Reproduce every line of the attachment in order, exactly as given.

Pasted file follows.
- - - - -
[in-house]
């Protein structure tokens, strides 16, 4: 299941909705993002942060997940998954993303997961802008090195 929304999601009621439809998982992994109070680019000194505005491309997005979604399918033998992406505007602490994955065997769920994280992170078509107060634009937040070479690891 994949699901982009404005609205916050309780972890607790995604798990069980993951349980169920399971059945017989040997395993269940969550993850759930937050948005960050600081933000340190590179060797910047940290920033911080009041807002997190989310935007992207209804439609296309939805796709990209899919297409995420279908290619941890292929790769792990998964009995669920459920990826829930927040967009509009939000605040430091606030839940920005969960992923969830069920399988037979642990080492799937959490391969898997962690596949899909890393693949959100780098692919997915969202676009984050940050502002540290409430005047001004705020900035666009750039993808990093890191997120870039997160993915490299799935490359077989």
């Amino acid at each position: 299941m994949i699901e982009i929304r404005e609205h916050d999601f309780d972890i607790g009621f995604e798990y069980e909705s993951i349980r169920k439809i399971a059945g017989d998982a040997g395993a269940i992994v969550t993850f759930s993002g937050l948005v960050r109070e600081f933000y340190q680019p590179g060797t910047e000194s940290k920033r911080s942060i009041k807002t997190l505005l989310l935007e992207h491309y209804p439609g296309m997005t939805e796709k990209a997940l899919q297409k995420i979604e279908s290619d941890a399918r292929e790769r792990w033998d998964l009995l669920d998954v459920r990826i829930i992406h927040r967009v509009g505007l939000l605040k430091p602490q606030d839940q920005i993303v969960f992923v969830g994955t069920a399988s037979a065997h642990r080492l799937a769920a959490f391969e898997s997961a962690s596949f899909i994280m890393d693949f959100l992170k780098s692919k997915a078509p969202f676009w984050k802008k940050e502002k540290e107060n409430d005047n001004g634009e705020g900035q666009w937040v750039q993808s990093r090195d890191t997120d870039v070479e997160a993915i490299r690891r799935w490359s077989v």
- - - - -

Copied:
[in-house]
């Protein structure tokens, strides 16, 4: 299941909705993002942060997940998954993303997961802008090195 929304999601009621439809998982992994109070680019000194505005491309997005979604399918033998992406505007602490994955065997769920994280992170078509107060634009937040070479690891 994949699901982009404005609205916050309780972890607790995604798990069980993951349980169920399971059945017989040997395993269940969550993850759930937050948005960050600081933000340190590179060797910047940290920033911080009041807002997190989310935007992207209804439609296309939805796709990209899919297409995420279908290619941890292929790769792990998964009995669920459920990826829930927040967009509009939000605040430091606030839940920005969960992923969830069920399988037979642990080492799937959490391969898997962690596949899909890393693949959100780098692919997915969202676009984050940050502002540290409430005047001004705020900035666009750039993808990093890191997120870039997160993915490299799935490359077989």
């Amino acid at each position: 299941m994949i699901e982009i929304r404005e609205h916050d999601f309780d972890i607790g009621f995604e798990y069980e909705s993951i349980r169920k439809i399971a059945g017989d998982a040997g395993a269940i992994v969550t993850f759930s993002g937050l948005v960050r109070e600081f933000y340190q680019p590179g060797t910047e000194s940290k920033r911080s942060i009041k807002t997190l505005l989310l935007e992207h491309y209804p439609g296309m997005t939805e796709k990209a997940l899919q297409k995420i979604e279908s290619d941890a399918r292929e790769r792990w033998d998964l009995l669920d998954v459920r990826i829930i992406h927040r967009v509009g505007l939000l605040k430091p602490q606030d839940q920005i993303v969960f992923v969830g994955t069920a399988s037979a065997h642990r080492l799937a769920a959490f391969e898997s997961a962690s596949f899909i994280m890393d693949f959100l992170k780098s692919k997915a078509p969202f676009w984050k802008k940050e502002k540290e107060n409430d005047n001004g634009e705020g900035q666009w937040v750039q993808s990093r090195d890191t997120d870039v070479e997160a993915i490299r690891r799935w490359s077989v």